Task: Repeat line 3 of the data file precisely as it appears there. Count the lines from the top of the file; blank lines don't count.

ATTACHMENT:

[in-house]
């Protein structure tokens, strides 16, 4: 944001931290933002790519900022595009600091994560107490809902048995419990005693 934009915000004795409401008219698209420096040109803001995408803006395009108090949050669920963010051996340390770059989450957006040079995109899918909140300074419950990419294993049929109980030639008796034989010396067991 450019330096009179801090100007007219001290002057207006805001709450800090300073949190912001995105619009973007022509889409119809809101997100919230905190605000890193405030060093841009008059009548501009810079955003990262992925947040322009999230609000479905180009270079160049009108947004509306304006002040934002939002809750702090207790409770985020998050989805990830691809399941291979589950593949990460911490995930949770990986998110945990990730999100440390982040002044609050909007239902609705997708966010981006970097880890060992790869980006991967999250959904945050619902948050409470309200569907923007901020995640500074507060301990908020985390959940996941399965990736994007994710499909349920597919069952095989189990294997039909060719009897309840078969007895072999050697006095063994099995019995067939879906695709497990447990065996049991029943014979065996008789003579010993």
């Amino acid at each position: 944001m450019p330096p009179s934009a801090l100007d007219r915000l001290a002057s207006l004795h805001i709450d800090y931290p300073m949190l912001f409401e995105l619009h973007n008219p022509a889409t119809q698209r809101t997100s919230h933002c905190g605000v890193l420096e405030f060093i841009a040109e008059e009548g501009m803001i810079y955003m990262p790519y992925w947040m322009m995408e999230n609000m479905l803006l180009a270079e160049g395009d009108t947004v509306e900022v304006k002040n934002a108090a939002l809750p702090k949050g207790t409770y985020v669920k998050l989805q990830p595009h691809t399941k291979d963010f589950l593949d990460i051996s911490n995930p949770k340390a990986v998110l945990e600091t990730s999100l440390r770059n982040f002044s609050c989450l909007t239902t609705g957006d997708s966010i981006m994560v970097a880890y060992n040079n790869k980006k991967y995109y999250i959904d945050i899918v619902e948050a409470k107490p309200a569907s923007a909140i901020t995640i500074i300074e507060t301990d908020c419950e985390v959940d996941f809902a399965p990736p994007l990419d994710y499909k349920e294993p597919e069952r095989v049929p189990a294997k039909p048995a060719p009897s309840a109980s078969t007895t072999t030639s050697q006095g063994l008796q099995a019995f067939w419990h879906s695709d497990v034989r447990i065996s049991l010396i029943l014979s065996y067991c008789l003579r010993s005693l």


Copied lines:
């Amino acid at each position: 944001m450019p330096p009179s934009a801090l100007d007219r915000l001290a002057s207006l004795h805001i709450d800090y931290p300073m949190l912001f409401e995105l619009h973007n008219p022509a889409t119809q698209r809101t997100s919230h933002c905190g605000v890193l420096e405030f060093i841009a040109e008059e009548g501009m803001i810079y955003m990262p790519y992925w947040m322009m995408e999230n609000m479905l803006l180009a270079e160049g395009d009108t947004v509306e900022v304006k002040n934002a108090a939002l809750p702090k949050g207790t409770y985020v669920k998050l989805q990830p595009h691809t399941k291979d963010f589950l593949d990460i051996s911490n995930p949770k340390a990986v998110l945990e600091t990730s999100l440390r770059n982040f002044s609050c989450l909007t239902t609705g957006d997708s966010i981006m994560v970097a880890y060992n040079n790869k980006k991967y995109y999250i959904d945050i899918v619902e948050a409470k107490p309200a569907s923007a909140i901020t995640i500074i300074e507060t301990d908020c419950e985390v959940d996941f809902a399965p990736p994007l990419d994710y499909k349920e294993p597919e069952r095989v049929p189990a294997k039909p048995a060719p009897s309840a109980s078969t007895t072999t030639s050697q006095g063994l008796q099995a019995f067939w419990h879906s695709d497990v034989r447990i065996s049991l010396i029943l014979s065996y067991c008789l003579r010993s005693l």